We've heard it's big and supposed to be breathtaking, but what is it exactly?
|Are you ready for a 42-ton elephant?|
It's a fairy-tale event for children and adults alike, set on the streets of London over the course of the coming weekend (4 - 7 May) and featuring a vast, 42-ton mechanical elephant, a time-travelling Sultan and his retinue - and a few surprises as well.
We've been sworn to secrecy but there are large-scale puppets and moving figures involved, a Grand Parade, and a hefty dose of illusion and magic. The main idea is that the event will unfold and evolve in surprising ways as the weekend progresses.
Where's it happening?
|"We wanted to reassert the importance of monumental live performance in the life of a city's culture..."|
|Helen Marriage of Artichoke, producers of the event|
In central London - in the streets of Westminster, taking in Horse Guards Parade, Pall Mall, Trafalgar Square and St James' Park. You'll also be able to catch the event as it proceeds along various locations such as Parliament Square, Knightsbridge, Kensington High Street, Park Lane, Oxford Street, Clerkenwell Road, Ludgate Circus and Holborn Viaduct.
A nightmare for traffic then?
The Sultan's Elephant will unavoidably bring traffic to a standstill and close roads wherever it goes. A rolling programme of road closures will come into force for strictly limited periods only. There will be some disruption but remember too, that some parts of the route are regularly given over to political demonstrations, ceremonial events and sporting triumphs like the London Marathon.
Who's behind the event?
|Getting a measure of The Giant|
France's leading street arts company, Royal de Luxe. They're not well known over here, but they've been going for 30 years and have performed all over the world, specialising in shows involving gigantic, moving figures up to forty feet high such as The Giant who fell out of the sky, which has been seen in Calais and Barcelona. The Sultan's Elephant has been four years in the planning and is said to be inspired by the stories of Jules 'Around the World in 80 Days' Verne.
And who's paying - it's not coming out of our Council Tax is it?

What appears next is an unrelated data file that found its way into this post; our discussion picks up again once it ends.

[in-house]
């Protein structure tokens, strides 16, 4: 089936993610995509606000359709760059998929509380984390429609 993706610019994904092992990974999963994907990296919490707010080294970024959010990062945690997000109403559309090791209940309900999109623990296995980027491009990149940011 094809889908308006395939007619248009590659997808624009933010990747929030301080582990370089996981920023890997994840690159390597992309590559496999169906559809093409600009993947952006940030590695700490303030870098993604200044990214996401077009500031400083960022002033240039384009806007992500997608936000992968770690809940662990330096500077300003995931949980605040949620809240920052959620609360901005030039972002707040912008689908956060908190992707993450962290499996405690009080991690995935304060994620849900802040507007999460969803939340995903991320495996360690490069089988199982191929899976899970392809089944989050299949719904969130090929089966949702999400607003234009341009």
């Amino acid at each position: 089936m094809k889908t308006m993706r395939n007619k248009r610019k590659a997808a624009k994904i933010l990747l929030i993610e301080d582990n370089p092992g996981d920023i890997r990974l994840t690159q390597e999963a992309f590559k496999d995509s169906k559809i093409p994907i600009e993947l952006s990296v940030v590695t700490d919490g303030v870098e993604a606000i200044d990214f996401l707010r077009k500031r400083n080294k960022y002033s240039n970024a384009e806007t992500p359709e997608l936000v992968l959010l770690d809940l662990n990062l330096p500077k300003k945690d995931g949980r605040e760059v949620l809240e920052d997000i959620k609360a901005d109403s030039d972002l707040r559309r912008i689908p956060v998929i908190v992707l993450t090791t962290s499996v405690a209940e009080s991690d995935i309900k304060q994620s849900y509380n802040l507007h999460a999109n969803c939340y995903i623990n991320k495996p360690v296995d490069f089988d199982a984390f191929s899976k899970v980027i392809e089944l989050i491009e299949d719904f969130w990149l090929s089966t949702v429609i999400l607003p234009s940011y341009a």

In a word, no. The event is being funded mainly by Arts Council England and the London Development Agency, with support from private funders and the co-operation of Westminster City Council, the Metropolitan Police, the Royal Parks and Transport for London.
What's the best way to experience the show?
First, it isn't necessary to watch the show for all four days. In fact, the spectacle proper really begins on Friday (5 May) and it doesn't matter if you dip in and out over the course of the weekend. Do be prepared to walk and follow the event on foot to get the most out of it. And it's probably best to travel into central London this weekend by public transport.
And the best places to see and catch a flavour of the whole thing?
We don't want to spoil the magic, but we won't be giving too much away in detailing these set-pieces: there's a major surprise in store at Horse Guards Parade on Friday from 2pm and again in the same place from 10am on Saturday (6 May). Mayor Ken will be greeting the Sultan and his Elephant in Trafalgar Square later on Saturday at 1pm before the Parade begins, and you really should get to the finalé in Horse Guards Parade on Sunday (7 May) at 5.30pm. One more thing: bring your camera or mobile. We want your pictures of the event across the weekend wherever you can catch it - and there's a terrific prize for the best photo!